2017/2018 ADHD in Education Awareness/Advocacy Campaign
To better advocate for students with ADHD we need to hear from you!
Download, share and post our Policy Paper, Summary of Policy Paper, French Policy Paper, Media Release, Education Campaign Flyer Access our Education Survey Share your Canadian Education Experiences at email@example.com
Inequitable Access to Education for Canadian Students with ADHD – The lack of recognition of ADHD as a serious impairment to learning has allowed for inconsistency and inequity for students with ADHD across Canada, provinces and school boards when accessing accommodations and education resources for for their medical disability.
This October, during ADHD Awareness Month, CADDAC is launching our “ADHD in Education Awareness/Advocacy Campaign” to draw greater attention to the inequities students with ADHD face when accessing education across Canada.
Over the years CADDAC has spent a great deal of time with parents across Canada discussing their frustrations and concerns about this issue. Many parents complain that educators lack an understanding of ADHD, that many school systems and ministries of education do not recognize ADHD as a significant impairment to learning and that their children are not receiving equitable access to education. At the same time we have also heard stories about the positive difference a teacher or principal can make in a child’s life when they truly understand the impact ADHD has on a child’s learning and behaviour.
This campaign will include:
- Gathering and sharing stories anonymously from parents of students with ADHD recounting their experiences with education systems across Canada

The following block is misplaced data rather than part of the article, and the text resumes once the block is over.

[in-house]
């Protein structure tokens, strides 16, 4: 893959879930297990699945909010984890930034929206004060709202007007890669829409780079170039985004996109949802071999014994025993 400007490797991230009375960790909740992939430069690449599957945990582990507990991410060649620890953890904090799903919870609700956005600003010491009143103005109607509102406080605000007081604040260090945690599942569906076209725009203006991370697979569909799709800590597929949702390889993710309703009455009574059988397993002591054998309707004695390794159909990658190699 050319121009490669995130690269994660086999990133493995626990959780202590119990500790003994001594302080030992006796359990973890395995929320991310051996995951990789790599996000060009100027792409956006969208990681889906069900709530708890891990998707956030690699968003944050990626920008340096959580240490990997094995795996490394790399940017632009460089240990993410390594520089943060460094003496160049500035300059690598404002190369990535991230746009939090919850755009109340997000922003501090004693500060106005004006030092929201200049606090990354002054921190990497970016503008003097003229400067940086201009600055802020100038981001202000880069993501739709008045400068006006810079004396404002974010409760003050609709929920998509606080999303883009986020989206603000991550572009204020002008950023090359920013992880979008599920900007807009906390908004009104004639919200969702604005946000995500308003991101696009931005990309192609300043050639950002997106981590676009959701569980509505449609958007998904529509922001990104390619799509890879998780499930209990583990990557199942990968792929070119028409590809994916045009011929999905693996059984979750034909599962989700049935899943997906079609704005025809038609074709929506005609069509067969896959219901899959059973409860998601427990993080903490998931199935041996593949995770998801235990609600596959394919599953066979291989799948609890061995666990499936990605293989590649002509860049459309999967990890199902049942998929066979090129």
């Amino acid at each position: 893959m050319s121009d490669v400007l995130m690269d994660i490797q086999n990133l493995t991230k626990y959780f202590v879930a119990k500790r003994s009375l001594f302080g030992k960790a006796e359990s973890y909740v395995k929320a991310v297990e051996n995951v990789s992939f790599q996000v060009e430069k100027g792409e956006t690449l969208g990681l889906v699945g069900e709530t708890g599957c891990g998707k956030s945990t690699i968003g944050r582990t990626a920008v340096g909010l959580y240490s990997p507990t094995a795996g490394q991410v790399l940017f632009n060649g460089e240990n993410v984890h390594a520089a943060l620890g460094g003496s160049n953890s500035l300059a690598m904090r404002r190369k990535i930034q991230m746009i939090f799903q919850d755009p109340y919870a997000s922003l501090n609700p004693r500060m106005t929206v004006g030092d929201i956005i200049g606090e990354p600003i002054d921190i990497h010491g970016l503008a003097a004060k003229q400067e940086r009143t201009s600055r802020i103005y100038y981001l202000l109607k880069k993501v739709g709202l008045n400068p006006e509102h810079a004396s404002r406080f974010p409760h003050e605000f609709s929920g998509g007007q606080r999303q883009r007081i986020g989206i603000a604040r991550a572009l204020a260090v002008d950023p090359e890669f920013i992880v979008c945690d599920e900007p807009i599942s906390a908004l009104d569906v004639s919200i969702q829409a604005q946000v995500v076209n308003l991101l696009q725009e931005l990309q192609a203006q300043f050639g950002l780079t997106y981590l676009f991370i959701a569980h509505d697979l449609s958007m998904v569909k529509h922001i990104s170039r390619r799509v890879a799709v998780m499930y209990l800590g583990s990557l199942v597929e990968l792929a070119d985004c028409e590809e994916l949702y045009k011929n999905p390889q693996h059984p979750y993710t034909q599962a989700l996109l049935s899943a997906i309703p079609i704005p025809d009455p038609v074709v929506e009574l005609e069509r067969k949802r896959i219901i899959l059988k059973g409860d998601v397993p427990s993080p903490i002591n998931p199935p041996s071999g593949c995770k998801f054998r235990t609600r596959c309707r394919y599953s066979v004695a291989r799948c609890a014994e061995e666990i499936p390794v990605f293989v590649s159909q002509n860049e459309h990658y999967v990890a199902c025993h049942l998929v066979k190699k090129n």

- The release of a policy paper highlighting current issues across the country
- A media release highlighting inequities in access to education for students with ADHD
- An audio recording of students speaking about their experiences
- A parent/caregiver survey to help CADDAC quantify and qualify parent and student experiences with education systems across Canada
- Additional media releases summarizing the survey’s results and highlights of the survey and stories
- Additional initiatives TBD
In the past, advocacy efforts have been hampered by parents being too intimidated to publicly speak out about their concerns. This is due to the continued stigma around ADHD, the unwarranted negative feedback parents receive, the fear of possible retaliation from schools and boards should they voice their frustrations and negative attention their child may experience.
Since CADDAC fully understands these concerns we have developed two ways for to allow your voices to be heard anonymously.
We would greatly appreciate your participation in the survey above!
It should only take 10 to 20 minutes of your time.
And, if you feel comfortable, please also share your views and past experiences with education systems around ADHD. Please send your stories to firstname.lastname@example.org either in the body of the e-mail or as an attachment.
If you are interested in becoming involved in advocacy efforts nationally or in your province please contact email@example.com